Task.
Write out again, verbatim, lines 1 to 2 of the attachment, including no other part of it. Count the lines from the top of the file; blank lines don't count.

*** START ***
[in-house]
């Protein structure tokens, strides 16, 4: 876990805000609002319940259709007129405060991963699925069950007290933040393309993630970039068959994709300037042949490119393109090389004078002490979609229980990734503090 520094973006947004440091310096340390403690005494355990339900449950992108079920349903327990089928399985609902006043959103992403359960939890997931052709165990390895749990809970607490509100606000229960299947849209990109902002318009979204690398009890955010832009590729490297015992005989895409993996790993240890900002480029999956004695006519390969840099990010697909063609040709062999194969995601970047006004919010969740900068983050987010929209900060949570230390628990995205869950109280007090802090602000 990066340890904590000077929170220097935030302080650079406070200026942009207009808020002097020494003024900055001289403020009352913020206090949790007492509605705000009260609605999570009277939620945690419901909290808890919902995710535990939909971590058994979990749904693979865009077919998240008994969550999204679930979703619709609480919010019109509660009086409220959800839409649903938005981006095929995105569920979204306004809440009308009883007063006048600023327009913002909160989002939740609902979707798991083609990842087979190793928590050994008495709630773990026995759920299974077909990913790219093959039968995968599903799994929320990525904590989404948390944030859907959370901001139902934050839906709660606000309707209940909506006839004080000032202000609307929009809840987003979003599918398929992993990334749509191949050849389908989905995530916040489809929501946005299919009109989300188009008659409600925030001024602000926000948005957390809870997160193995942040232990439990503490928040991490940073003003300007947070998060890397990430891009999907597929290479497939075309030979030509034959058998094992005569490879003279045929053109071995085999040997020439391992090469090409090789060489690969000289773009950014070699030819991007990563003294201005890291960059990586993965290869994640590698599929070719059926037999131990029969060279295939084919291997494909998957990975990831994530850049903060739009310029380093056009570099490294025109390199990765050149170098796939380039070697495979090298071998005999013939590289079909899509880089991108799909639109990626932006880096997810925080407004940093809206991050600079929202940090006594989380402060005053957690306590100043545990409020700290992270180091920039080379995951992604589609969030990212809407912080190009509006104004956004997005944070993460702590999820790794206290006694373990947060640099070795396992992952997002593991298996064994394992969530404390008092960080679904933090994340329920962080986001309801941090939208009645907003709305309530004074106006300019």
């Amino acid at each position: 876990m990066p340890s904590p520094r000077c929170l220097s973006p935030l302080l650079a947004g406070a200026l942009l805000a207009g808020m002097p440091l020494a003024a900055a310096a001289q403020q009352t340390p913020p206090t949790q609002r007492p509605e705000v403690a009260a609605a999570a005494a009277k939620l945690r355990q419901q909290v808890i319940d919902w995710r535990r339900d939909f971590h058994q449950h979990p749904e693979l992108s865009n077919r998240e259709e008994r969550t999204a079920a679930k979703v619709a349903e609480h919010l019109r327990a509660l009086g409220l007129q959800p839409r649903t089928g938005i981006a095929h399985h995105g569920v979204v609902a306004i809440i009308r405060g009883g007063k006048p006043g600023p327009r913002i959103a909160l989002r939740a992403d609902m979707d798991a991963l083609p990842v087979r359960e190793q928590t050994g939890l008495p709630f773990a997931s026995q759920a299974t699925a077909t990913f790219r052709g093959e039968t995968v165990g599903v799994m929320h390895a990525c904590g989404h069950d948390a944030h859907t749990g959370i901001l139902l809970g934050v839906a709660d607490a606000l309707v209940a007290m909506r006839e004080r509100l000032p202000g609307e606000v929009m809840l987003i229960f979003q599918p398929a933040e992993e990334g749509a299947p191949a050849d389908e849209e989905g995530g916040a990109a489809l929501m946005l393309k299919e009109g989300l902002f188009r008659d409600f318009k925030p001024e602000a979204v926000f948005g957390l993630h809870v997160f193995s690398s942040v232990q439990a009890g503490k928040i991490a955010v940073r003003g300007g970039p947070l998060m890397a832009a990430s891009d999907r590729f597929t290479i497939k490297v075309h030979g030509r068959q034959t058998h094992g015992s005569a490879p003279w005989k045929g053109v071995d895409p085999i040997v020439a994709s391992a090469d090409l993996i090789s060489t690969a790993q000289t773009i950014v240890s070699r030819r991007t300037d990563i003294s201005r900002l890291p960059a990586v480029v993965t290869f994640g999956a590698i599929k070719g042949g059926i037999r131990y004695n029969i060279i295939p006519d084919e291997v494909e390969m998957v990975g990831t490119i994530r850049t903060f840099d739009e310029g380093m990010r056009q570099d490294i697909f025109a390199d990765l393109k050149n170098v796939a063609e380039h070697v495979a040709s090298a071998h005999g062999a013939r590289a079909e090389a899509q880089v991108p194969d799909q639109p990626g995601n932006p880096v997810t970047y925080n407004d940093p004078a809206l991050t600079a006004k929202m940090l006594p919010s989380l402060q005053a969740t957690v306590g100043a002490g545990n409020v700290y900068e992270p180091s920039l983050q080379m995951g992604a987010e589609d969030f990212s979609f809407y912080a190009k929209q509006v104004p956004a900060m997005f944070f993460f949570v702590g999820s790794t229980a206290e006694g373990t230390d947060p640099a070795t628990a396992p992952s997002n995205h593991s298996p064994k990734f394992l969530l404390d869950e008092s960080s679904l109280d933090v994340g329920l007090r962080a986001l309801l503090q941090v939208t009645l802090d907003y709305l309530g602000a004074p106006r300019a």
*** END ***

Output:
[in-house]
């Protein structure tokens, strides 16, 4: 876990805000609002319940259709007129405060991963699925069950007290933040393309993630970039068959994709300037042949490119393109090389004078002490979609229980990734503090 520094973006947004440091310096340390403690005494355990339900449950992108079920349903327990089928399985609902006043959103992403359960939890997931052709165990390895749990809970607490509100606000229960299947849209990109902002318009979204690398009890955010832009590729490297015992005989895409993996790993240890900002480029999956004695006519390969840099990010697909063609040709062999194969995601970047006004919010969740900068983050987010929209900060949570230390628990995205869950109280007090802090602000 990066340890904590000077929170220097935030302080650079406070200026942009207009808020002097020494003024900055001289403020009352913020206090949790007492509605705000009260609605999570009277939620945690419901909290808890919902995710535990939909971590058994979990749904693979865009077919998240008994969550999204679930979703619709609480919010019109509660009086409220959800839409649903938005981006095929995105569920979204306004809440009308009883007063006048600023327009913002909160989002939740609902979707798991083609990842087979190793928590050994008495709630773990026995759920299974077909990913790219093959039968995968599903799994929320990525904590989404948390944030859907959370901001139902934050839906709660606000309707209940909506006839004080000032202000609307929009809840987003979003599918398929992993990334749509191949050849389908989905995530916040489809929501946005299919009109989300188009008659409600925030001024602000926000948005957390809870997160193995942040232990439990503490928040991490940073003003300007947070998060890397990430891009999907597929290479497939075309030979030509034959058998094992005569490879003279045929053109071995085999040997020439391992090469090409090789060489690969000289773009950014070699030819991007990563003294201005890291960059990586993965290869994640590698599929070719059926037999131990029969060279295939084919291997494909998957990975990831994530850049903060739009310029380093056009570099490294025109390199990765050149170098796939380039070697495979090298071998005999013939590289079909899509880089991108799909639109990626932006880096997810925080407004940093809206991050600079929202940090006594989380402060005053957690306590100043545990409020700290992270180091920039080379995951992604589609969030990212809407912080190009509006104004956004997005944070993460702590999820790794206290006694373990947060640099070795396992992952997002593991298996064994394992969530404390008092960080679904933090994340329920962080986001309801941090939208009645907003709305309530004074106006300019």